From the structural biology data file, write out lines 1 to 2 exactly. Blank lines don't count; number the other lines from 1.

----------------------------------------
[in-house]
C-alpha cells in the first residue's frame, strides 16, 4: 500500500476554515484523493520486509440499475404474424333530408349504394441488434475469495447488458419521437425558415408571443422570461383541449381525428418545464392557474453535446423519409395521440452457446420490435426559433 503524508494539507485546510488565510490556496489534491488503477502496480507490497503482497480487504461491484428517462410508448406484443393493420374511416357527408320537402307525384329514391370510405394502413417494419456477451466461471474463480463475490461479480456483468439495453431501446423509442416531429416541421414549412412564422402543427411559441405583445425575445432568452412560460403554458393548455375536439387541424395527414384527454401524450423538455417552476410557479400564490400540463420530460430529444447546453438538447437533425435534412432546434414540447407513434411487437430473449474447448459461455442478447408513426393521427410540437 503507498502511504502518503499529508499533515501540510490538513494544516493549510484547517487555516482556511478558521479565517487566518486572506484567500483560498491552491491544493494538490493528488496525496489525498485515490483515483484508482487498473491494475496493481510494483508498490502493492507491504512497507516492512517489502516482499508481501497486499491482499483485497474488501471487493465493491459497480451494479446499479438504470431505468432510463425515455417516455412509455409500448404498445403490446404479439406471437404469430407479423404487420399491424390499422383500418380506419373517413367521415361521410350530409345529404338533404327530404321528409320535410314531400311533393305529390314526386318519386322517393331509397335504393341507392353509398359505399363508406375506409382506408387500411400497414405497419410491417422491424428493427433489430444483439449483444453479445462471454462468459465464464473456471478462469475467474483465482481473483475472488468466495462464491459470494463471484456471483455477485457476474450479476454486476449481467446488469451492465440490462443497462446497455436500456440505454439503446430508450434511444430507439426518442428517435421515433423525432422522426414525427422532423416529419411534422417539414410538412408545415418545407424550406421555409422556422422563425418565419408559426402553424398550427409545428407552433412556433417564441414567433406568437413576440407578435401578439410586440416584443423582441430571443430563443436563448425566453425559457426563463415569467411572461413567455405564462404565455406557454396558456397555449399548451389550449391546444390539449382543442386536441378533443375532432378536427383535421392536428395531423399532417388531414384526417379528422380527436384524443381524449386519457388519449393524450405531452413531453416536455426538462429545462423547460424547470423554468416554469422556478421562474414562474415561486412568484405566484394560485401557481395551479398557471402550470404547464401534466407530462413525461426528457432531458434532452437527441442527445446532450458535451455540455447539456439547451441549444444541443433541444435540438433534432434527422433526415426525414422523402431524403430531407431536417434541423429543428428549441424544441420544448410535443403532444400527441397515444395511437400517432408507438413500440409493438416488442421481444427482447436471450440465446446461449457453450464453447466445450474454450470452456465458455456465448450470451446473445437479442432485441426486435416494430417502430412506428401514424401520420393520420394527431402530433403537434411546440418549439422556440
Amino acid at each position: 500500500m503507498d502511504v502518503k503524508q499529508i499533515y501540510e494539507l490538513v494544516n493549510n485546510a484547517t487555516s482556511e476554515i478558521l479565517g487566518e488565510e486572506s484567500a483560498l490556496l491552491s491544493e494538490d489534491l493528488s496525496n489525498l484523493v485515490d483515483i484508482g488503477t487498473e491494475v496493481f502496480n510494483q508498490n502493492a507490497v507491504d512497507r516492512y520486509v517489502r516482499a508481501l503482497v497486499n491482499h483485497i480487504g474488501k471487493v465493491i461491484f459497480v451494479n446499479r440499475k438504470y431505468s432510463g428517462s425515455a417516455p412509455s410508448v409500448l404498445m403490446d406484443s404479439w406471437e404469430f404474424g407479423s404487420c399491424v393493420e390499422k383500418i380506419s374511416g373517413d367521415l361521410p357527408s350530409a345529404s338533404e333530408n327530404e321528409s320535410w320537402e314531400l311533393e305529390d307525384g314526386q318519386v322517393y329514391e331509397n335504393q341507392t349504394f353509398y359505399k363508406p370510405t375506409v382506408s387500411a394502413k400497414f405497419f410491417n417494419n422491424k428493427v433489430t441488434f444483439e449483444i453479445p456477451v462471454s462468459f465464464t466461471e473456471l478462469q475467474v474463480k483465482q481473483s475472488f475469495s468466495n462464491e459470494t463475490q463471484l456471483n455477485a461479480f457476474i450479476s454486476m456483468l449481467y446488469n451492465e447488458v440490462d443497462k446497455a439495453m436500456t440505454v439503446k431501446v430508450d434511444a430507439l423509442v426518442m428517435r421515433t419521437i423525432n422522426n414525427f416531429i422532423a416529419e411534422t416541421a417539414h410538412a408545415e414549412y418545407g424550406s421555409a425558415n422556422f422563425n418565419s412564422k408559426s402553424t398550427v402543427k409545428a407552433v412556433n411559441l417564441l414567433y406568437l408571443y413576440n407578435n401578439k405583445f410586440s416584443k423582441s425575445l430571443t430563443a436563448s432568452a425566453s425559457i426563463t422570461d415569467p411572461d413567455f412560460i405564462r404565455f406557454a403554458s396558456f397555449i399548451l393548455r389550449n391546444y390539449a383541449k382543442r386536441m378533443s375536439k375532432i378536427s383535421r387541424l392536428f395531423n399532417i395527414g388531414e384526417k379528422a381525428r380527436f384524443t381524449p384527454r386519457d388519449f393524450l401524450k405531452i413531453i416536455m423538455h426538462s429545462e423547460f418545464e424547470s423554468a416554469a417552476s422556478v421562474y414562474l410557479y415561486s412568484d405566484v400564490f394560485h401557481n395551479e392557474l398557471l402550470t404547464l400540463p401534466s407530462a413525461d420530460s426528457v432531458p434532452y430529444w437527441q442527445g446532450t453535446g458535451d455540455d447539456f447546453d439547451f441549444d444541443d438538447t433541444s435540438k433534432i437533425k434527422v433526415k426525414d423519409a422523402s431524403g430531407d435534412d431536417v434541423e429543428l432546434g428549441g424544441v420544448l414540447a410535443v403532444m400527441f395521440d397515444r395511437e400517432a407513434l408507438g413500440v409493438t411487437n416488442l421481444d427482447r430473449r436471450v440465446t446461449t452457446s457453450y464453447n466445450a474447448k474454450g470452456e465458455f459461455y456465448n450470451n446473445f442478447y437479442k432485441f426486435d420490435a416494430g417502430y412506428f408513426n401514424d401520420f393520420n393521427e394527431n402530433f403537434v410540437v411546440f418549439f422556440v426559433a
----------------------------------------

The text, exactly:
[in-house]
C-alpha cells in the first residue's frame, strides 16, 4: 500500500476554515484523493520486509440499475404474424333530408349504394441488434475469495447488458419521437425558415408571443422570461383541449381525428418545464392557474453535446423519409395521440452457446420490435426559433 503524508494539507485546510488565510490556496489534491488503477502496480507490497503482497480487504461491484428517462410508448406484443393493420374511416357527408320537402307525384329514391370510405394502413417494419456477451466461471474463480463475490461479480456483468439495453431501446423509442416531429416541421414549412412564422402543427411559441405583445425575445432568452412560460403554458393548455375536439387541424395527414384527454401524450423538455417552476410557479400564490400540463420530460430529444447546453438538447437533425435534412432546434414540447407513434411487437430473449474447448459461455442478447408513426393521427410540437 503507498502511504502518503499529508499533515501540510490538513494544516493549510484547517487555516482556511478558521479565517487566518486572506484567500483560498491552491491544493494538490493528488496525496489525498485515490483515483484508482487498473491494475496493481510494483508498490502493492507491504512497507516492512517489502516482499508481501497486499491482499483485497474488501471487493465493491459497480451494479446499479438504470431505468432510463425515455417516455412509455409500448404498445403490446404479439406471437404469430407479423404487420399491424390499422383500418380506419373517413367521415361521410350530409345529404338533404327530404321528409320535410314531400311533393305529390314526386318519386322517393331509397335504393341507392353509398359505399363508406375506409382506408387500411400497414405497419410491417422491424428493427433489430444483439449483444453479445462471454462468459465464464473456471478462469475467474483465482481473483475472488468466495462464491459470494463471484456471483455477485457476474450479476454486476449481467446488469451492465440490462443497462446497455436500456440505454439503446430508450434511444430507439426518442428517435421515433423525432422522426414525427422532423416529419411534422417539414410538412408545415418545407424550406421555409422556422422563425418565419408559426402553424398550427409545428407552433412556433417564441414567433406568437413576440407578435401578439410586440416584443423582441430571443430563443436563448425566453425559457426563463415569467411572461413567455405564462404565455406557454396558456397555449399548451389550449391546444390539449382543442386536441378533443375532432378536427383535421392536428395531423399532417388531414384526417379528422380527436384524443381524449386519457388519449393524450405531452413531453416536455426538462429545462423547460424547470423554468416554469422556478421562474414562474415561486412568484405566484394560485401557481395551479398557471402550470404547464401534466407530462413525461426528457432531458434532452437527441442527445446532450458535451455540455447539456439547451441549444444541443433541444435540438433534432434527422433526415426525414422523402431524403430531407431536417434541423429543428428549441424544441420544448410535443403532444400527441397515444395511437400517432408507438413500440409493438416488442421481444427482447436471450440465446446461449457453450464453447466445450474454450470452456465458455456465448450470451446473445437479442432485441426486435416494430417502430412506428401514424401520420393520420394527431402530433403537434411546440418549439422556440